Date of Award

Summer 5-7-2018

Document Type

Dissertation - Brandman access only

Degree Name

Doctor of Education (EdD)

Department

Organizational Leadership

First Advisor

Julia Hadden

Second Advisor

Doug DeVore

Third Advisor

Jonathan Greenberg

Abstract

Purpose: The purpose of this study was to explore and describe the changes made in mindset, behaviors, culture, and systems as perceived by K-12 school district directors and principals in California in the implementation of the California Common Core State Standards (CCSS).

Methods: This study was descriptive and qualitative, conducted by interviewing 8 principals and 8 directors who have been in their positions for 3 or more years, had first-hand experience with the implementation of the California Common Core State Standards (CCSS), and were familiar with the shifts needed in CCSS. The interviews were recorded, transcribed, coded, and analyzed for patterns and themes. The study used Ackerman Anderson and Anderson’s conscious leader accountability model integrated with their change leader’s roadmap model for leading transformation.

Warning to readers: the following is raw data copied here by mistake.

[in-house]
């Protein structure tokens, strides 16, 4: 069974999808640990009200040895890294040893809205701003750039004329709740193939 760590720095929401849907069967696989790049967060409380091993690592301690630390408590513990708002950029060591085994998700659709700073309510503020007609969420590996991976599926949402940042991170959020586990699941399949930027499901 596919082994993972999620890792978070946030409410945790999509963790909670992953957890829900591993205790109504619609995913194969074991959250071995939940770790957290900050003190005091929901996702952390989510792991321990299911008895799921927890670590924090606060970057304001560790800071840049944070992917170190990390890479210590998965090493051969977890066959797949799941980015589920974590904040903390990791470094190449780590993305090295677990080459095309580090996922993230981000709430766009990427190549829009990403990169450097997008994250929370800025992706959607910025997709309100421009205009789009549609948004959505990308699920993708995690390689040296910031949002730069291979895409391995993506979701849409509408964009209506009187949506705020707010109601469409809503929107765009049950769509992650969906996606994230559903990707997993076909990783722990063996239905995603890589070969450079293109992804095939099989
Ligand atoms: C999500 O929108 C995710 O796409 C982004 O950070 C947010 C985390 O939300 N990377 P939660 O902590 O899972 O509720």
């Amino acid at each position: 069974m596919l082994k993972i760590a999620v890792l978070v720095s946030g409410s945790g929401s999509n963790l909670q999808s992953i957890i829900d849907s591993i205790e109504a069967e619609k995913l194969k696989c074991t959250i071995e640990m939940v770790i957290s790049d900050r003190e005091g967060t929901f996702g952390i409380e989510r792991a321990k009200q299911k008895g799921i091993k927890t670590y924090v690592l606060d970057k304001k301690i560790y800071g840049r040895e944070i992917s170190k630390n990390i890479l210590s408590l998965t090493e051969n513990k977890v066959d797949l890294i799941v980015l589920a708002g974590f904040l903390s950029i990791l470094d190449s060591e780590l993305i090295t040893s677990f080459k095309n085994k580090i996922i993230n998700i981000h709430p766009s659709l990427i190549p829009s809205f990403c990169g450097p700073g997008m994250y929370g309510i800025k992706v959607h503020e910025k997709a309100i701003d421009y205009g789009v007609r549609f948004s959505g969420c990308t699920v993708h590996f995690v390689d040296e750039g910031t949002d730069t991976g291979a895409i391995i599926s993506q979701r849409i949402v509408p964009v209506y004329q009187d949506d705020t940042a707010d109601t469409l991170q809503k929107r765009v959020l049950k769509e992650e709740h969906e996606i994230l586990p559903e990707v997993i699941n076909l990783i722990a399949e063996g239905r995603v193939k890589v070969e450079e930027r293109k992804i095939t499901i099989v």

Findings: Six themes were discovered as common between principals and directors in the 4 domains. In mindsets, both principals and directors mentioned allowing mistakes and taking risks. In behaviors, it was collaboration and leadership for the/by many. The principals connected collaboration with support, while the director highlighted collaboration and teamwork. In culture, the principals mentioned the cycle of inquiry as a new culture, and with a similar theme, directors shared the need for continuous improvement. Leadership was a common theme between the two sets of participants. Directors mentioned leadership by many, and principals said leadership is for the many. In systems, both principals and directors shared that the districts’ providing professional development was a new system.

Conclusions: The findings and literature support that CCSS was a second-order change handled by many as a first-order change. CCSS was meant to be a transformation change in the educational system in California, and yet only developmental changes were attempted. There are various styles of leadership, and those are not clear to many educators. As part of the CCSS implementation, gaining the trust of teachers was not intentional.

Recommendations: Educators should be trained in the theories of educational change processes in order to effectively implement transformational reforms. The leadership development of educators needs to include the various types of leadership styles and how to be a change agent when needed.

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